Paolo Funassi with one of the flyers his group will be distributing throughout Albufeira
Paolo Funassi with one of the flyers his group will be distributing throughout Albufeira

De-bunking desalination: Algarve has new environmental battle

Foreign residents spearhead ‘awareness campaign’ to highlight dangers of desalination

The Algarve has a new environmental battle on its hands: de-bunking desalination – otherwise presented by the government as ‘the answer to the region’s problems of water scarcity’.

Not only will a €50 million desalination plant envisaged for Albufeira NOT be the answer to the region’s problems of water scarcity – this has been admitted most recently by president of AMAL, António Pina – it will irredeemably pollute the sea as the by-products of the process are to be funneled, untreated, back into the ocean via a 1.8 km pipeline running out of Praia da Falésia.

Albufeira's Praia da Falésia
Albufeira’s Praia da Falésia is one of the most iconic ‘in the world’, say campaigners, who want to save it from being used to carry untreated brine out into the wider ocean

“It will all go far, far out to sea”, a source for Águas do Algarve assured the Resident, months ago when this subject was starting to gather steam. “It won’t do any harm …”

Except that this is not a view shared by the technical experts who compiled a detailed study on the plan, and found that it could indeed do a great deal of harm, particularly to marine life.

PAS (the Platform for Sustainable Water) presented its findings earlier this year, minutely explaining that desalination should ONLY be considered as a final resort, after all other options have been exhausted. (For PAS’ report read here)

PAS makes several suggestions on how to tackle water scarcity ‘sustainably’. But authorities have appeared to take no notice, moving forwards only with the plan to spend Brussels’ millions on a desalination plant sited on land that belongs to someone else (see below).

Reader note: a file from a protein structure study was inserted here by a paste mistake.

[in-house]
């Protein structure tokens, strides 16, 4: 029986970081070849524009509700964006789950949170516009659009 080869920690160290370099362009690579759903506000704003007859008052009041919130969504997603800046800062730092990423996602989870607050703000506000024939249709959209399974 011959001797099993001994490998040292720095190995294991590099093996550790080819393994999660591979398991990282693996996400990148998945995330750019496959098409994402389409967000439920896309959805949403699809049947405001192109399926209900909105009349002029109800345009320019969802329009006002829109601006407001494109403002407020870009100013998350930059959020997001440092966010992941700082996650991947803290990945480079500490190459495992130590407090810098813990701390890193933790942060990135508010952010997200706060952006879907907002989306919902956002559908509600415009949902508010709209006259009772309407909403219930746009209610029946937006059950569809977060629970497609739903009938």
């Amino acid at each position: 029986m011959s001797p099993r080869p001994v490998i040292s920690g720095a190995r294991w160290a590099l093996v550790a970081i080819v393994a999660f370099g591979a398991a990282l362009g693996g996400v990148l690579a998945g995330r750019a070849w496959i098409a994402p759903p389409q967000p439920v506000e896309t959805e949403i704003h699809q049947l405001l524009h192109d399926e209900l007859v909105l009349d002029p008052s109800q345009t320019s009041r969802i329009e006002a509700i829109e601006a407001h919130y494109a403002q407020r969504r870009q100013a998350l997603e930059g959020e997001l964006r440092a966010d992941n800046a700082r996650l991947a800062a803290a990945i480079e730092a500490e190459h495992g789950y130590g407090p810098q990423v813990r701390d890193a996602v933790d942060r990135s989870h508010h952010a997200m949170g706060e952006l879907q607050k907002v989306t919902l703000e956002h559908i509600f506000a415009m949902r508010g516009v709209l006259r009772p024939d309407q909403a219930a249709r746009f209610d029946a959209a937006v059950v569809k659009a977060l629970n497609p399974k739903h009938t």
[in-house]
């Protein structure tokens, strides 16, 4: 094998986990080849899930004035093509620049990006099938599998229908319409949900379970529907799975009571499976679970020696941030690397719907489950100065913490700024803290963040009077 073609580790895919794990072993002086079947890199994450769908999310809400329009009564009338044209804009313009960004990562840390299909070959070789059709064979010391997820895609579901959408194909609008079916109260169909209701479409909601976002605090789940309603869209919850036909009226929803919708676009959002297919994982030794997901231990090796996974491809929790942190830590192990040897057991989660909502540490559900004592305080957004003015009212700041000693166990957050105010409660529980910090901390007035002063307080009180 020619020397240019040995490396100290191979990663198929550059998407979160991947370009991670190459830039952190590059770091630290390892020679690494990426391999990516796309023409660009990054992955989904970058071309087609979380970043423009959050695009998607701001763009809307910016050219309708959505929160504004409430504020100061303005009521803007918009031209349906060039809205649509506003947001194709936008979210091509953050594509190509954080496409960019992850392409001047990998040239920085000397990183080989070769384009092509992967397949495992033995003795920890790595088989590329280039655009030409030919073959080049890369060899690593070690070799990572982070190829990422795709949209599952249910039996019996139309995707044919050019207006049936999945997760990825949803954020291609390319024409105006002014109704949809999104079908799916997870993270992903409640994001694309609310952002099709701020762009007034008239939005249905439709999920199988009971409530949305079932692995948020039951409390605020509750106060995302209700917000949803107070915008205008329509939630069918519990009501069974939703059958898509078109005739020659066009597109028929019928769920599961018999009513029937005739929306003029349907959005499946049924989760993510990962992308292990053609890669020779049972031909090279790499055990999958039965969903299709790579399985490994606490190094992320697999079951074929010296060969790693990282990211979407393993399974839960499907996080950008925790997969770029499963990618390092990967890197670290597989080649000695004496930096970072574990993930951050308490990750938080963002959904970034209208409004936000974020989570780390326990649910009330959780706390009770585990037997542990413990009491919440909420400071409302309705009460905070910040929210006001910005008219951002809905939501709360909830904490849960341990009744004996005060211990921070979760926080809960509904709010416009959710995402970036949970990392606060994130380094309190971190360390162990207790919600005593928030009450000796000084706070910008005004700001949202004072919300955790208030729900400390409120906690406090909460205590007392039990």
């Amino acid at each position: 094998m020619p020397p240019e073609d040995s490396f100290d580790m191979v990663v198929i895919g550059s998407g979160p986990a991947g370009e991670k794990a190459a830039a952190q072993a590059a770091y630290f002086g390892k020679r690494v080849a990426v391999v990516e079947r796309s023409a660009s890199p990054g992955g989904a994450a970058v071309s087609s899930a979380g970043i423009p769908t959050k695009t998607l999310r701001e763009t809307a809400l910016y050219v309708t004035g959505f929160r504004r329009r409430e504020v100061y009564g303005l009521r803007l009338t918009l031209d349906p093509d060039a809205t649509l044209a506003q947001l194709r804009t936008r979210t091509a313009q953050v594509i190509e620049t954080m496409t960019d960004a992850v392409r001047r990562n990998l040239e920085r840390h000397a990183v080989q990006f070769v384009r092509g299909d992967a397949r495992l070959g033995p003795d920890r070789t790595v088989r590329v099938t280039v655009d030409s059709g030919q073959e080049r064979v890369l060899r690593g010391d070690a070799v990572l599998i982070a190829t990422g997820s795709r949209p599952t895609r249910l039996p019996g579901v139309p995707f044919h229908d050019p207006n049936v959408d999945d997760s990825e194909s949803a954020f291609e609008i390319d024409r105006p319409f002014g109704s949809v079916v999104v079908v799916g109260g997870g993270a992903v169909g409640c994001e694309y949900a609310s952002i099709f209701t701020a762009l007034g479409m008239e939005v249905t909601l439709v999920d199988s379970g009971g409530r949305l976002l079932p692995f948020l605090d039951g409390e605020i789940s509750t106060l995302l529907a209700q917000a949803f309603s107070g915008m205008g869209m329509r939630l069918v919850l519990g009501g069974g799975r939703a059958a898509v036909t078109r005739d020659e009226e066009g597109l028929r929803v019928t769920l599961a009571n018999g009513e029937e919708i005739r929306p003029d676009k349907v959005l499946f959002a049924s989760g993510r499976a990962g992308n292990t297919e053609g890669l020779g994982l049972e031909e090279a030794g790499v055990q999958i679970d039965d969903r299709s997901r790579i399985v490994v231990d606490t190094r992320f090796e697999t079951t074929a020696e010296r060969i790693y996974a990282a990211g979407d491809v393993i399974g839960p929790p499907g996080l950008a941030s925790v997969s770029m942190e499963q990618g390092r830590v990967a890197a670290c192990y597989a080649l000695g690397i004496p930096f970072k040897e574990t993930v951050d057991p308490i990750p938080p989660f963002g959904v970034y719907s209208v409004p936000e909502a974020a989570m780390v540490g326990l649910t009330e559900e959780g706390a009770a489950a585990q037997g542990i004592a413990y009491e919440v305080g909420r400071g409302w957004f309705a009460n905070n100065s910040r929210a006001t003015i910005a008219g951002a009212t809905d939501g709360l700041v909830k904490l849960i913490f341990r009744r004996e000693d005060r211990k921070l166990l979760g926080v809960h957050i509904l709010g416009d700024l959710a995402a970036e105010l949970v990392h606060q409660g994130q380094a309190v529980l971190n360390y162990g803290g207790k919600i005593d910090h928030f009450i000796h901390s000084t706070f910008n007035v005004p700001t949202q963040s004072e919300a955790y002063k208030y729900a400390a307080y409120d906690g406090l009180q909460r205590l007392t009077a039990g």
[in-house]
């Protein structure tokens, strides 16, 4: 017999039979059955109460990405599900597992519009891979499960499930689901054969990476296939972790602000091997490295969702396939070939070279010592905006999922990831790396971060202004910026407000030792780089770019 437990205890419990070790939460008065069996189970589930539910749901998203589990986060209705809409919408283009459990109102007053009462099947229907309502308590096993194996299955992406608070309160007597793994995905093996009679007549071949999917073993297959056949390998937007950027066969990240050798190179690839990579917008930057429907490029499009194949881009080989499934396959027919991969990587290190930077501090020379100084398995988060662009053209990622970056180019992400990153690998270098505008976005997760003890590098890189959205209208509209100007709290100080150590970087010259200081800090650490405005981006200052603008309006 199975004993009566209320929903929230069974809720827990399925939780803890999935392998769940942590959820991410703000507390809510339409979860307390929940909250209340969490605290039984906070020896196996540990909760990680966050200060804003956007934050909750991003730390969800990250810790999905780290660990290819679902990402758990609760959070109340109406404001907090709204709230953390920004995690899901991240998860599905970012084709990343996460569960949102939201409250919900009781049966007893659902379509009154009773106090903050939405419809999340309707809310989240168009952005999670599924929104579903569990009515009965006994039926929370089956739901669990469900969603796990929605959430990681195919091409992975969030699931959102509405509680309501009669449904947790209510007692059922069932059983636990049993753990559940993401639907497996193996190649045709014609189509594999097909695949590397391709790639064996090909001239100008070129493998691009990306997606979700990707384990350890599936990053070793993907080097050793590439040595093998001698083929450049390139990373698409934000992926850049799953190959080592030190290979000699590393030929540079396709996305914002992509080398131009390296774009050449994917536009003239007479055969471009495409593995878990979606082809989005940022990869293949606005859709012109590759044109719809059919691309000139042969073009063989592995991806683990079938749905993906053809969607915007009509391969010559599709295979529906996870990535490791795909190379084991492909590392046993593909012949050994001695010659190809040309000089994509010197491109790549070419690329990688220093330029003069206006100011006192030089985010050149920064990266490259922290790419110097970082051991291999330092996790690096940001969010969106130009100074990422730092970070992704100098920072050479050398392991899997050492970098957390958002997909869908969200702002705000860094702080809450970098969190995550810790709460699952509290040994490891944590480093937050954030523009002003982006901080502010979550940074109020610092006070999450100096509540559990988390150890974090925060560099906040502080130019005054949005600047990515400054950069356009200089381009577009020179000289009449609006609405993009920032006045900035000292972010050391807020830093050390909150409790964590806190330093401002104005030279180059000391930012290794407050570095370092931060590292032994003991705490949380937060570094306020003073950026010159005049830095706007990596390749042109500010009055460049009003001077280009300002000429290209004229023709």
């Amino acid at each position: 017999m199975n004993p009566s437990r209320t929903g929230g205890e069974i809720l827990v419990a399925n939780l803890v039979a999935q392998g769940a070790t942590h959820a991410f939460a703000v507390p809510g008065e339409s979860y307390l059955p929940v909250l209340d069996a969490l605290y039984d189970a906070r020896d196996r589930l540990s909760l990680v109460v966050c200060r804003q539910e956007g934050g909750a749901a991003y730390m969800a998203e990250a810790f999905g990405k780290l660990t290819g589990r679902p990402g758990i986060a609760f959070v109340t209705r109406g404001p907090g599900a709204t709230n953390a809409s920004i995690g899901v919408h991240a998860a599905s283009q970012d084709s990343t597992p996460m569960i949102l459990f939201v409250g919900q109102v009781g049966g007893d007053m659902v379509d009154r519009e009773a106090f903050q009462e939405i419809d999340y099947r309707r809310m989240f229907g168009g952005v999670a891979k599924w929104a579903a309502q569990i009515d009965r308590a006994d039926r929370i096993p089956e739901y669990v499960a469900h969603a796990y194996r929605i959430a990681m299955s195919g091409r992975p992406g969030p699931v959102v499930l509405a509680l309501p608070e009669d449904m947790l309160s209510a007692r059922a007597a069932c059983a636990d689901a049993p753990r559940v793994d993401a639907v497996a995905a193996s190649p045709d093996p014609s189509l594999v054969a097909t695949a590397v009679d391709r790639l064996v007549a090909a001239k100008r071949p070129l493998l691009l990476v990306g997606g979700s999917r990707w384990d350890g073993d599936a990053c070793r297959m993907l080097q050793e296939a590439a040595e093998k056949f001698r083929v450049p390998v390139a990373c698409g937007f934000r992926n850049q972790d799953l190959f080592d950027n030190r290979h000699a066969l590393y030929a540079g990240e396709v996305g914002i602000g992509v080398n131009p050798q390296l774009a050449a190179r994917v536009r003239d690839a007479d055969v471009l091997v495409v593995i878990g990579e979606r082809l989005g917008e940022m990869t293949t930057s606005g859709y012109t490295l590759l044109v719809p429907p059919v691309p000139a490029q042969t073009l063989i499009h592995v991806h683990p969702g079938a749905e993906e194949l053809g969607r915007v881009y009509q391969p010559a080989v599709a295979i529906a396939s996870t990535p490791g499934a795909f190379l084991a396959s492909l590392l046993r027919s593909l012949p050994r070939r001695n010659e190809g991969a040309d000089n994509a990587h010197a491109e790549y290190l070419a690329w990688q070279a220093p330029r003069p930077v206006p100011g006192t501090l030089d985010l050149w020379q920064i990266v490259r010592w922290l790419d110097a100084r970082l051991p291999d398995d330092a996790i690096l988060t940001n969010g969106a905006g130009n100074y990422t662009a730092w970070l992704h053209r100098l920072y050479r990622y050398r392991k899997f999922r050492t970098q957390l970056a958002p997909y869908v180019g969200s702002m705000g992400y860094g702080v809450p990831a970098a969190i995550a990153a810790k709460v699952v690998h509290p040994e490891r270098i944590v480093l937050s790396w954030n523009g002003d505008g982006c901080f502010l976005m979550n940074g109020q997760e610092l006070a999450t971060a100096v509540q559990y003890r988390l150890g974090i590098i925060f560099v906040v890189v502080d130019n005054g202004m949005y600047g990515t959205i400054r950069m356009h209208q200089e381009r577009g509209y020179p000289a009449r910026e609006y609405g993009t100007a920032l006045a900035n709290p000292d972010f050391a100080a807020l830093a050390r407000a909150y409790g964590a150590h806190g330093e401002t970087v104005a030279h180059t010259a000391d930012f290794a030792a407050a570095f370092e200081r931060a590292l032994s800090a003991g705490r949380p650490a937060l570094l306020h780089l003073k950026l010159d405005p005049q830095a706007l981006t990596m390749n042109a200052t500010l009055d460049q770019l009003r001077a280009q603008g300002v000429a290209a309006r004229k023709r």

This is why the cause has been taken up by ‘Foreigners/ Estrangeiros Algarve’, a newly formed citizens group – based in Albufeira – with heroic ambitions, which happens to be led by an Italian who stresses he “never gives up”, and a Ukrainian who describes herself as “a pit bull”.

This morning, in the stunning winter sunshine, the duo called the first ‘meeting’ to kick-start the group’s campaign.

It took place on the steps leading down to Praia da Falésia, the beach from which 60,500 tonnes of untreated brine will be pumped every day once the plant is fully functioning.

A number of journalists and locals attended, among them a wry former university lecturer who mused on the tragedy behind this plan. “If it wasn’t for Europe it would never be happening. It is because of all the European money that our politicians come up with ideas like these. They would never spend €50 million on such a plan otherwise”.

But Brussels is equally focused on ‘sustainable solutions’ and reducing carbon footprints, thus campaigners trust their efforts to contact MEPs on the environmental committee, and in making every resident of the Algarve aware of what is being planned, may bear fruit.

For now, the awareness campaign is going to start doing the rounds of local cafés/ restaurants/ hotels/ and ‘people’. Flyers have been printed/ brief speeches prepared.